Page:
Taylor Kitsch, a Channing Tatum-lookalike whom you may recognize from Friday Night Lights, John Carter, and nothing else since that and Battleship-the movie*, plays a soulless slacker dude with long hair named Hopper.  One day he falls for a blond swimsuit model chick whilst hanging out in a bar, but all his adoration appears to be in vain because the script never calls for her to wear anything less than half a swimsuit on camera, a revelation which kind of defeats the only point to hiring a supermodel for a role instead of a proper actress.  Regardless of this, Hopper ignores his drinking bro’s wiser counsel and decides on a whim to waste his sole birthday wish on getting the attention of Brooklyn Decker Sam, which he succeeds in doing by a protracted sequence that involves messily breaking into a convenience store that closed minutes earlier and fleeing the scene with a chicken burrito in hand for his newly beloved.  Sprawled out on the cement from multiple taser shocks, he still manages to deliver it to her with one outstretched arm, and she can’t help but smile at his bravery, stupidity, or lawlessness – whatever it may be, this is what passes for humor in Battleship-the movie.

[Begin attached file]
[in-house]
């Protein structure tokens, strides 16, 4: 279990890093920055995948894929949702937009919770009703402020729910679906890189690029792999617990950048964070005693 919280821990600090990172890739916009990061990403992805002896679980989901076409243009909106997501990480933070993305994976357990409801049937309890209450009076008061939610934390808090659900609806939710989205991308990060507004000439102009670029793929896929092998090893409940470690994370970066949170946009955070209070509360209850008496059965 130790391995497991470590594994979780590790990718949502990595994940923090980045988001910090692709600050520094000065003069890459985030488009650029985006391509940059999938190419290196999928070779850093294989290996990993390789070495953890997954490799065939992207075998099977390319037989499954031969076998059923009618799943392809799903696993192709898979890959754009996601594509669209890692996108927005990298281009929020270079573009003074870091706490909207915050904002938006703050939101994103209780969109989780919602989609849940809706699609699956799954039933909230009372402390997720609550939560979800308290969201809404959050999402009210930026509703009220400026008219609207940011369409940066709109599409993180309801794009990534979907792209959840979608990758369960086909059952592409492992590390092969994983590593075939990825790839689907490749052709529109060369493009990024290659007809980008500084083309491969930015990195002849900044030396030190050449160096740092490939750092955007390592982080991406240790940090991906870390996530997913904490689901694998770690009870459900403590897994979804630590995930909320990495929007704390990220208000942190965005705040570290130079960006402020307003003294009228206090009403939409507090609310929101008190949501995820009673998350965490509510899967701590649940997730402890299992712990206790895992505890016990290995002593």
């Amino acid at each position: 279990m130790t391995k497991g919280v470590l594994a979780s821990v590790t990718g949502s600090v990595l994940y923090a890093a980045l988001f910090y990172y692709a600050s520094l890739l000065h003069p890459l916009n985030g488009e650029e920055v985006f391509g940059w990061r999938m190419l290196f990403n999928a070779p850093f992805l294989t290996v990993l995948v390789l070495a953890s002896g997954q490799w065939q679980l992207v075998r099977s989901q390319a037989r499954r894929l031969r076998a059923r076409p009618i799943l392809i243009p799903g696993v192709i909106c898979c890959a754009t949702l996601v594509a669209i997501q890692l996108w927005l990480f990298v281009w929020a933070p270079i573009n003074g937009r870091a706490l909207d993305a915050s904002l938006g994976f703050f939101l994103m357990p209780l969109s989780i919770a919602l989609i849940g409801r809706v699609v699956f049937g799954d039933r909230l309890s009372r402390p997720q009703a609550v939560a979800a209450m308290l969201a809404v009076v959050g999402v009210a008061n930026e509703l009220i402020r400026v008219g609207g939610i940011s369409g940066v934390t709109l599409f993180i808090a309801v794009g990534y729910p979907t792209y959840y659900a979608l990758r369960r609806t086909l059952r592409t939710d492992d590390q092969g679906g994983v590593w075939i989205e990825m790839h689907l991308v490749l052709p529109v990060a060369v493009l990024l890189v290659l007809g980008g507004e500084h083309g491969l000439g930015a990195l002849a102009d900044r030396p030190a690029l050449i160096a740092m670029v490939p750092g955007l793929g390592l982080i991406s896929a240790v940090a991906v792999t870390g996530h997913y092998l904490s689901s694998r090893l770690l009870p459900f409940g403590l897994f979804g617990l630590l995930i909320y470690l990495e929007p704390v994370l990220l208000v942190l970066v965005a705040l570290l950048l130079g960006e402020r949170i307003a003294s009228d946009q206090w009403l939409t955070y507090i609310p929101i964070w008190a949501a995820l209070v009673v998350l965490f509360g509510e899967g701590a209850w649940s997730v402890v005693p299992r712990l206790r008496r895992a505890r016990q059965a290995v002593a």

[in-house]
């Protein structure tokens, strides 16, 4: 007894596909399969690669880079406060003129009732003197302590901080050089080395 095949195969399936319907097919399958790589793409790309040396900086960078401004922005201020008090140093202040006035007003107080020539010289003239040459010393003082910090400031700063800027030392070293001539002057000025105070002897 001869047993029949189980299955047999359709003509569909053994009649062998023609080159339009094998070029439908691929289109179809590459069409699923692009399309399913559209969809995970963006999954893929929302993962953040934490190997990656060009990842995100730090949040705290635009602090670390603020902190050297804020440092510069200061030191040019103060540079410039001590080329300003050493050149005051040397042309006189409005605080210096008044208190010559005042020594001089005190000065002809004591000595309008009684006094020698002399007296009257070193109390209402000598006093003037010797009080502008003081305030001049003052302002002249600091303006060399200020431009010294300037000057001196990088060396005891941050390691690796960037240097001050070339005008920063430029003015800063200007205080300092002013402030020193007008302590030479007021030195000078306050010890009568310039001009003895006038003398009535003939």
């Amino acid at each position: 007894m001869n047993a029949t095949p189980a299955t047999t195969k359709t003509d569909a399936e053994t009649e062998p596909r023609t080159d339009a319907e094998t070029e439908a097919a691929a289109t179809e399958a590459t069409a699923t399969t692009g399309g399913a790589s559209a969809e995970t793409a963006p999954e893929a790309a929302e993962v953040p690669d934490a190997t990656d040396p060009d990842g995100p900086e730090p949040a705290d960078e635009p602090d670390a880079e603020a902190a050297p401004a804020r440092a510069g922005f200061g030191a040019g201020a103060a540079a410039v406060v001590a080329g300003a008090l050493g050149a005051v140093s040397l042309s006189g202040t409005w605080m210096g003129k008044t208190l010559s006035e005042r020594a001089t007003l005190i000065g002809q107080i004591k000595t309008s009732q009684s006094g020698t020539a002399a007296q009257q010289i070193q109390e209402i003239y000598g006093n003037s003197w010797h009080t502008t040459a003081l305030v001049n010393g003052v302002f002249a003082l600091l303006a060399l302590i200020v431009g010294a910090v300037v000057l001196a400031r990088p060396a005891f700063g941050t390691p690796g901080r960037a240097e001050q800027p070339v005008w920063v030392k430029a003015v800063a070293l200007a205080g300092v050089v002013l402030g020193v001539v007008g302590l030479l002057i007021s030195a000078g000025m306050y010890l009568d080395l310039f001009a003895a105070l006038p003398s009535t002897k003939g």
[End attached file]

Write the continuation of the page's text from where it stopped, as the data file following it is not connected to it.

After zipping through a lot of needless exposition and an extended soccer game that serves to introduce us to Rihanna’s character, whose fictional name I don’t remember, the space alien vessels we’ve been waiting for finally emerge from the ocean depths after arriving to earth in a Transformers-like scene, and the onus is on now-Navy Lieutenant Hopper’s shoulders to fend off the invaders he himself awakened by touching the giant spire of unknown origin and chemical makeup (as one character explains, it’s not even on the periodic table of elements.  Woah!  Funny how that’s always the case in sci-fi movies.).  These aliens are certainly more benign than most others that have visited our planet, as their one completely unexplained directive is to destroy everything mechanical or manmade in sight, except for the hillside satellites, which are somehow really important to their war effort.  The only living organisms they see fit to exterminate are those operating mechanical technology, starting of course with the U.S. fleet.  Though the movie often feels like it’s based entirely on the water, it does in point of fact take several relieving detours to the tropical landscapes of Oahu, where the supermodel girlfriend and a real-life wounded warrior sidekick (a laudable tribute, if not a great casting pick) are hard-beset by heavily armored E.T.s, and eventually to the control room of Hopper’s ship, where he and his crewmates exchange blind shots with the enemy’s crafts by looking at a screen and calling out coordinates.  It’s just like the board game, see!  And it’s almost as exciting, at that.  Are the dots on the chart going to hit or miss a target?  Is the grid really a subtle metaphor for the movie itself?